on 2-corinthians 4 :6
For God, who commanded the light to shine out of darkness - The apostle refers here to Genesis 1:3. For when God created the heavens and the earth Darkness was on the face of the deep; and God said, Let There Be Light; and there was light. Thus he caused the light to shine out of darkness.
Hath shined in our hearts - He has given our hearts the glorious light of the Gospel, as he has given the world the glorious light of the sun. As sure, therefore, as God is the author of the light and the creator of the universe, so sure is he the author of the Gospel; it is no human invention; and is as far beyond the power of man's wisdom and might, as the creation of the world is beyond all created power, energy, and skill.
The light of the knowledge - To give us that light, that we might enlighten others; this appears to me to be the design of the apostle's προς φωτισμον της γνωσεως της δοξης του Θεου, or, as Dr. Whitby paraphrases it, to give us, and enable us to give to others, the light of the knowledge of God through Christ.
In the face of Jesus Christ - It is in and through Jesus that we can receive the Divine light, and it is in and by him that we can be made partakers of the Divine glory. The light mercy, holiness, and glory of God, are reflected upon and communicated to us through Jesus the Christ; and it is εν προσωπῳ, in the appearance and person of Jesus Christ that these blessings are communicated to us.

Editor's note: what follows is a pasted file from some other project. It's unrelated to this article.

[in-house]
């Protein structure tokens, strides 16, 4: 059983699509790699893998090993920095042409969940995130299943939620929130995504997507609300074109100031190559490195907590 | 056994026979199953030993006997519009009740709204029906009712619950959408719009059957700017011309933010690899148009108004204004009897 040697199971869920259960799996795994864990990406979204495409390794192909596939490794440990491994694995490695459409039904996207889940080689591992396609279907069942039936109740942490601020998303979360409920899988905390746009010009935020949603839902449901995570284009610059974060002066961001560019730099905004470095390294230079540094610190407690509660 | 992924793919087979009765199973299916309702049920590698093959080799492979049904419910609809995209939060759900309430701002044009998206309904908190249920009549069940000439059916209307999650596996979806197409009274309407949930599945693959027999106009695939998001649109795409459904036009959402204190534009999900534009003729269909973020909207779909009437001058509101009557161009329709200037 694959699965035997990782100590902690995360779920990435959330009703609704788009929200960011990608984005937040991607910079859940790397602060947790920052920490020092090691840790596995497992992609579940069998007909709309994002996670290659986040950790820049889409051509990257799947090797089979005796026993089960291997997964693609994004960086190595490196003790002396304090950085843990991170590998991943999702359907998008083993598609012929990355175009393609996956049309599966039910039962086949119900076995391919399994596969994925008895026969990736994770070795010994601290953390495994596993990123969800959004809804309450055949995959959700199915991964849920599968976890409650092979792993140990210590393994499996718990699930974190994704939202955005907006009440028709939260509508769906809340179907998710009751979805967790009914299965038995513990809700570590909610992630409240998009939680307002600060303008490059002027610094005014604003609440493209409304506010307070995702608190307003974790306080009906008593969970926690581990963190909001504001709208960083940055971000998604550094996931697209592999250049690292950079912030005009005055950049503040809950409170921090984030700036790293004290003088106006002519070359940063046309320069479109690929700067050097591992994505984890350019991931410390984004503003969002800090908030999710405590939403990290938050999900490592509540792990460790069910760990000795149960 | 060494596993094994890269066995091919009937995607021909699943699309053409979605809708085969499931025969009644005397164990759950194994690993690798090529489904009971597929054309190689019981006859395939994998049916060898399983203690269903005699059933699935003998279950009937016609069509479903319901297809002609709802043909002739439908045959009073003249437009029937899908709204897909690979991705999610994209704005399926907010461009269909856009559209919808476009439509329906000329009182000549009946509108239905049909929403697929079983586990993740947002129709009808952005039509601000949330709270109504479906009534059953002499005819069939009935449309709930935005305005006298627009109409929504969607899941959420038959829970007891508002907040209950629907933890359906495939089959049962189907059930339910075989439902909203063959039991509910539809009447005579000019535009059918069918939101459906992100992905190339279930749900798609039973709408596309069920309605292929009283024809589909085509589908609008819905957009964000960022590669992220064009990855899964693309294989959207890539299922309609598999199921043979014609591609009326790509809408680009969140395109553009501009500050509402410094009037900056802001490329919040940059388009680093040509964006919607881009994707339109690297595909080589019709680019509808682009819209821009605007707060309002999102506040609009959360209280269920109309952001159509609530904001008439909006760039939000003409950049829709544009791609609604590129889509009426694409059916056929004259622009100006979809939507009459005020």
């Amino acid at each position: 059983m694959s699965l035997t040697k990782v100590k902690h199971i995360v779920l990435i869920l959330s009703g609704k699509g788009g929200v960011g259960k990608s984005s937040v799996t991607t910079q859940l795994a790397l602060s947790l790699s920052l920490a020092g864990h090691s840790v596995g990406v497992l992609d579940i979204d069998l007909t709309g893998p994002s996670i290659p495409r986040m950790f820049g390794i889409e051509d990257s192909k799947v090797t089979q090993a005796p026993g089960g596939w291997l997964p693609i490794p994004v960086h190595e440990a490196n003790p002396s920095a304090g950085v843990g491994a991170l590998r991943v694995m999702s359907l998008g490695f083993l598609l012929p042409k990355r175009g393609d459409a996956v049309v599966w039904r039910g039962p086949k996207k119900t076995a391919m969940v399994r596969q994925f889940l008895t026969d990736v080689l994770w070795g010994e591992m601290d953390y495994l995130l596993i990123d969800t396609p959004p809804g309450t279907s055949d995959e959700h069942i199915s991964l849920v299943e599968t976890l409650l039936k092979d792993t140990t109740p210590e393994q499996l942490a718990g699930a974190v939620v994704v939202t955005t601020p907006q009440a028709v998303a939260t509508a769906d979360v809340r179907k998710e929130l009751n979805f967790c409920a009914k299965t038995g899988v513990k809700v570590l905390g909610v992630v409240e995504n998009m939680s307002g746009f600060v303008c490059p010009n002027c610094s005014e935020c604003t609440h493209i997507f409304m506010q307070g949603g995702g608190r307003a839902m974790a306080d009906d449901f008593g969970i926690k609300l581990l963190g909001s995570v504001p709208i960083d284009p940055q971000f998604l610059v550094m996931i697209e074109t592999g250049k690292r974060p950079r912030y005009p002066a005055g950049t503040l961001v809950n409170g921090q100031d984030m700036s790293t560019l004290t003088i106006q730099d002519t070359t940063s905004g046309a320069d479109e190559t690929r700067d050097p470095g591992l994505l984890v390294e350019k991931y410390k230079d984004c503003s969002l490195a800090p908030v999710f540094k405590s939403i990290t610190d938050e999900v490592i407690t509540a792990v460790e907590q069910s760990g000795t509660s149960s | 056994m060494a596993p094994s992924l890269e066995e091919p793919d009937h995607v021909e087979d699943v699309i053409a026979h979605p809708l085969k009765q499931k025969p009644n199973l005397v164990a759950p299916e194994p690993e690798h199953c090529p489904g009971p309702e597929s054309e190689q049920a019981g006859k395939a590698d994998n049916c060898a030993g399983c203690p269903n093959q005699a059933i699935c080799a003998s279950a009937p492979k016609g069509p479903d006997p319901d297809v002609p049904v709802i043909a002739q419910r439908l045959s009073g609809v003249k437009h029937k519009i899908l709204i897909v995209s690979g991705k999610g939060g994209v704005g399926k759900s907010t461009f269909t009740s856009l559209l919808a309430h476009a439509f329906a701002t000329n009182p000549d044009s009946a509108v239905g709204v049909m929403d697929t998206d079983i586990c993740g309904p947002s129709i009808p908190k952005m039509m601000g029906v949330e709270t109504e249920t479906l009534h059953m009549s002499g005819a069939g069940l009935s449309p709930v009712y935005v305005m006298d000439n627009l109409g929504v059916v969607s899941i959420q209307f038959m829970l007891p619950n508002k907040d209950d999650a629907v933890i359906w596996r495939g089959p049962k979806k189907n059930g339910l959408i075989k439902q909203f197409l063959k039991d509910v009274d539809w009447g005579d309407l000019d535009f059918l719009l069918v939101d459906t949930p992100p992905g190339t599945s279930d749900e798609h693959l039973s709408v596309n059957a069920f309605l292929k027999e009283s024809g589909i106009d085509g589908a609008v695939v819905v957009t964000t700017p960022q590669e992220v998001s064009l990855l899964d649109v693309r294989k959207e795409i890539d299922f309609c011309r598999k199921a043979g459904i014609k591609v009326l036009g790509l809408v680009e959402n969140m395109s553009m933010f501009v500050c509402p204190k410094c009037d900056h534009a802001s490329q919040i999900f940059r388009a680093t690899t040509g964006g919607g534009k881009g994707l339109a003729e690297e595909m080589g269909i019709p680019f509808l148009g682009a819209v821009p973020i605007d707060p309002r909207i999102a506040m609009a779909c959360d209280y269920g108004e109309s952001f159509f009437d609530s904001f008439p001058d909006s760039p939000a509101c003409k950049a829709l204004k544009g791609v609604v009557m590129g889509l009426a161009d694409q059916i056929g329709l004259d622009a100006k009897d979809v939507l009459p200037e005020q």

on 2-corinthians 4 :6
For God, who commanded ... - The design of this verse seems to be, to give a reason why Paul and his fellow-apostles did not preach themselves, but Jesus Christ the Lord, 2 Corinthians 4:5. That reason was, that their minds had been so illuminated by that God who had commanded the light to shine out of darkness, that they had discerned the glory of the divine perfections shining in and through the Redeemer, and they therefore gave themselves. to the work of making him known among people. The doctrines which they preached they had not derived from people in any form. They had not been elaborated by human reasoning or science, nor had they been imparted by tradition. They had been communicated directly by the source of all light - the true God - who had shined into the hearts that were once benighted by sin. Having been thus illuminated, they had felt themselves bound to go and make known to others the truths which God had imparted to them.
Who commanded the light ... - Genesis 1:3. God caused it to shine by his simple command. He said, "let there be light, and there was light." The fact that it was produced by "his saying so" is referred to here by Paul by his use of the phrase (ὁ εἰπὼν ho eipōn) "Who saying," or speaking the light to shine from darkness. The passage in Genesis is adduced by Longinus as a striking instance of the sublime.